“Best in Diversity” Rankings May Be Meaningless, Georgetown University Research Finds
Companies that rank high in a growing number of “best in diversity” lists may be ranking more on style than substance, cautions Dr. Christopher Metzler, Senior Associate Dean of the Master of Professional Studies in Human Resources Management program at Georgetown University School of Continuing Studies.
Dr. Metzler's conclusion is drawn from a recent study, "Diversity Rankings: A Critique of the Landscape," conducted by the university's Consortium of Chief Diversity Officers. The consortium's findings raise questions about the science behind published diversity ranking methodologies used by many top diversity magazines and others to rank diversity-management best practices.
"Many organizations proudly extol their rankings in their marketing and recruiting strategies," writes Dr. Metzler in a newly published Diversity Executive magazine article ("Are You Really No. 1?") on the consortium’s findings. "The challenge for organizations is to examine the dichotomous relationship between recognition for diversity and the lack of significant empirical support for those same rankings by external organizations."
The Georgetown University consortium – comprised of chief diversity officers from partner companies such as Nike, Marriott, Bank of America, Wells Fargo, Abercrombie & Fitch, Johnson and Johnson and Xerox – analyzed the publically stated ranking methodologies used by DiversityInc, Diversity MBA Magazine, Black Enterprise magazine, Working Mother magazine, the Human Rights Campaign and Hispanic Business magazine. Further, researchers conducted interviews with more than 300 global diversity practitioners and business leaders about the rankings.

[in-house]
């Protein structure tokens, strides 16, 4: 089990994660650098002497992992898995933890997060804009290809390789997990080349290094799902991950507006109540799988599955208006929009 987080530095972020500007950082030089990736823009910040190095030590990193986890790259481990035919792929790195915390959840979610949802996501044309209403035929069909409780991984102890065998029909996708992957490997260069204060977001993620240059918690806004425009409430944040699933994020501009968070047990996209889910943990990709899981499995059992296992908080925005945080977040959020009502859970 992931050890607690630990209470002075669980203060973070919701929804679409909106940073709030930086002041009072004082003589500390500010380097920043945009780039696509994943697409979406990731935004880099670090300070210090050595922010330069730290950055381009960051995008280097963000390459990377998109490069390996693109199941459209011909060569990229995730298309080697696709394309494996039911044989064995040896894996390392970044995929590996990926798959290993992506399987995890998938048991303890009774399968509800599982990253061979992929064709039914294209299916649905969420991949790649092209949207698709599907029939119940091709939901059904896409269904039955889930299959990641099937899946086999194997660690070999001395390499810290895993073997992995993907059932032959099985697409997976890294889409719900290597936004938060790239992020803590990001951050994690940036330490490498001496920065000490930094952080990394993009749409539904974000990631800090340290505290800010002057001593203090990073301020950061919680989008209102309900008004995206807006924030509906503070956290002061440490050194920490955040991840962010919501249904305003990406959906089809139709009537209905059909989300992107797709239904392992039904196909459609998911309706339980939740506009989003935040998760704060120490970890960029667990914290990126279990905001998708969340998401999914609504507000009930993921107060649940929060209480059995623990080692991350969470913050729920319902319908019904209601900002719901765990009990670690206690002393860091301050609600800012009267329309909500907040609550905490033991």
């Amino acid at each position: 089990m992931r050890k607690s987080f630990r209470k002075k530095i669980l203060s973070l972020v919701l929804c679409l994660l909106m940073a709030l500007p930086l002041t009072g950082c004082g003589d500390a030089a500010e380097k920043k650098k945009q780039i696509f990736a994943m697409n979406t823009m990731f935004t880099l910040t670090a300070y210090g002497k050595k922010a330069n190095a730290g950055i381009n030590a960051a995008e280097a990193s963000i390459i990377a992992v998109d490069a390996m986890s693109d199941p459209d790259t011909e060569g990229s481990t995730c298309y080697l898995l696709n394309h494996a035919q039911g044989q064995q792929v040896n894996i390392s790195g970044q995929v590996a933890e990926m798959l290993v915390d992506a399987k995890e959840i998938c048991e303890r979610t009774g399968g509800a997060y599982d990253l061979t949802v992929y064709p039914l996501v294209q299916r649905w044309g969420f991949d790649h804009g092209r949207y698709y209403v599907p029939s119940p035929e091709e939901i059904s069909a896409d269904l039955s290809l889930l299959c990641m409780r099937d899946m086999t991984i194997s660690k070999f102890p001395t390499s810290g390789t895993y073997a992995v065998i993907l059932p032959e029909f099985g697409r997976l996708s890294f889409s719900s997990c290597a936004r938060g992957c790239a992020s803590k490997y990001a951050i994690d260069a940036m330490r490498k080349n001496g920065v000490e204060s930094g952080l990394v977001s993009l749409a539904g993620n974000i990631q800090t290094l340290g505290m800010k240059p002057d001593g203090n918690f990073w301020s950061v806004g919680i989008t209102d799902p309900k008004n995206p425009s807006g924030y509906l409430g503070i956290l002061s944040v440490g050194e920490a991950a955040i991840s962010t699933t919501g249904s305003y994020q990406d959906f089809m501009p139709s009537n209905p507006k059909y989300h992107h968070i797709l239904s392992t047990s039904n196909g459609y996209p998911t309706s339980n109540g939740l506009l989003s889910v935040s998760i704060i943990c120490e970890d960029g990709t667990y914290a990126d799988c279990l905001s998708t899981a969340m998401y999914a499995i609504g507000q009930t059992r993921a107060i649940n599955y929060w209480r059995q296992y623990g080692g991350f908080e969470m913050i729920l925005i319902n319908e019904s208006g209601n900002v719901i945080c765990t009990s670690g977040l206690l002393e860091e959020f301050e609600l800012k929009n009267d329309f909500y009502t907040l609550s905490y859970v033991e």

Study Reveals Fear of Retribution among Employers
"The study results revealed that diversity rankings are more often an exercise in reputation building than they are an illustration of diversity as a tool for organizational transformation," writes Dr. Metzler, a world-renowned expert on diversity and inclusion, in the July/August edition (page 42) of Diversity Executive. For example, some companies use the rankings to boost recruiting efforts and to bolster claims of legal compliance.
This creates the potential for employers to attempt to sway the rankings by spending more on advertising and other services offered by the rankers, a claim backed up by the study. Of the diversity professionals polled, 95 percent reported they found a correlation between the amount of money spent with some rankers and ranking score.
"However, these professionals are not ready to state this in any public forum for fear of backlash," Dr. Metzler writes.
More Transparency Needed
The Georgetown University report makes several suggestions for improvements, including the separation of editorial and advertising, for example, from the ranking functions, and transparency audits conducted by outside entities to assess the efficacy of ranking methodologies.
“There is no universally accepted definition of either diversity or inclusion,” Metzler writes.” There is also no universally accepted methodological approach for ranking diversity. Thus, rankers are subject to valid criticism based on the indicators they chose to employ and the weighting formula they apply.”
Additional Links and Information
For further information about the study, please e-mail: firstname.lastname@example.org.
Download a copy of the study, "Diversity Rankings: A Critique of the Landscape."
Learn more about the Georgetown University Master of Professional Studies in Human Resources Management program.